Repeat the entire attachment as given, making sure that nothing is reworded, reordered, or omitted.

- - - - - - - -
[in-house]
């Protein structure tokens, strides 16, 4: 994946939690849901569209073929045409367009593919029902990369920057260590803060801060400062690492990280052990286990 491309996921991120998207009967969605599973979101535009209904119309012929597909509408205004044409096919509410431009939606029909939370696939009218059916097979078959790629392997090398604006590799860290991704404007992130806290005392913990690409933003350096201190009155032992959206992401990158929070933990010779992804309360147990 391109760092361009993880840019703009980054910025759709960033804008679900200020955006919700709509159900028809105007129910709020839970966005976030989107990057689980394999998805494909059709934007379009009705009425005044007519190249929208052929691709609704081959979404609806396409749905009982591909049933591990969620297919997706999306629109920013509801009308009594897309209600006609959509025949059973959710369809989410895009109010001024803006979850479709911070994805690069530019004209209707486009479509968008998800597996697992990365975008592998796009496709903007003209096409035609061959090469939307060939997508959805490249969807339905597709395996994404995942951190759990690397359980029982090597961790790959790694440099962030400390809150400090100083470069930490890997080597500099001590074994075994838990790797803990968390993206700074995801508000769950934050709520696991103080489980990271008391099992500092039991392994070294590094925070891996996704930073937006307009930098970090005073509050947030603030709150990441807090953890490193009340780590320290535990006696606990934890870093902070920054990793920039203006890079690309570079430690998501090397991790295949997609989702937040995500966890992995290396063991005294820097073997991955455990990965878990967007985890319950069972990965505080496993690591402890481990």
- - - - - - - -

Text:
[in-house]
């Protein structure tokens, strides 16, 4: 994946939690849901569209073929045409367009593919029902990369920057260590803060801060400062690492990280052990286990 491309996921991120998207009967969605599973979101535009209904119309012929597909509408205004044409096919509410431009939606029909939370696939009218059916097979078959790629392997090398604006590799860290991704404007992130806290005392913990690409933003350096201190009155032992959206992401990158929070933990010779992804309360147990 391109760092361009993880840019703009980054910025759709960033804008679900200020955006919700709509159900028809105007129910709020839970966005976030989107990057689980394999998805494909059709934007379009009705009425005044007519190249929208052929691709609704081959979404609806396409749905009982591909049933591990969620297919997706999306629109920013509801009308009594897309209600006609959509025949059973959710369809989410895009109010001024803006979850479709911070994805690069530019004209209707486009479509968008998800597996697992990365975008592998796009496709903007003209096409035609061959090469939307060939997508959805490249969807339905597709395996994404995942951190759990690397359980029982090597961790790959790694440099962030400390809150400090100083470069930490890997080597500099001590074994075994838990790797803990968390993206700074995801508000769950934050709520696991103080489980990271008391099992500092039991392994070294590094925070891996996704930073937006307009930098970090005073509050947030603030709150990441807090953890490193009340780590320290535990006696606990934890870093902070920054990793920039203006890079690309570079430690998501090397991790295949997609989702937040995500966890992995290396063991005294820097073997991955455990990965878990967007985890319950069972990965505080496993690591402890481990």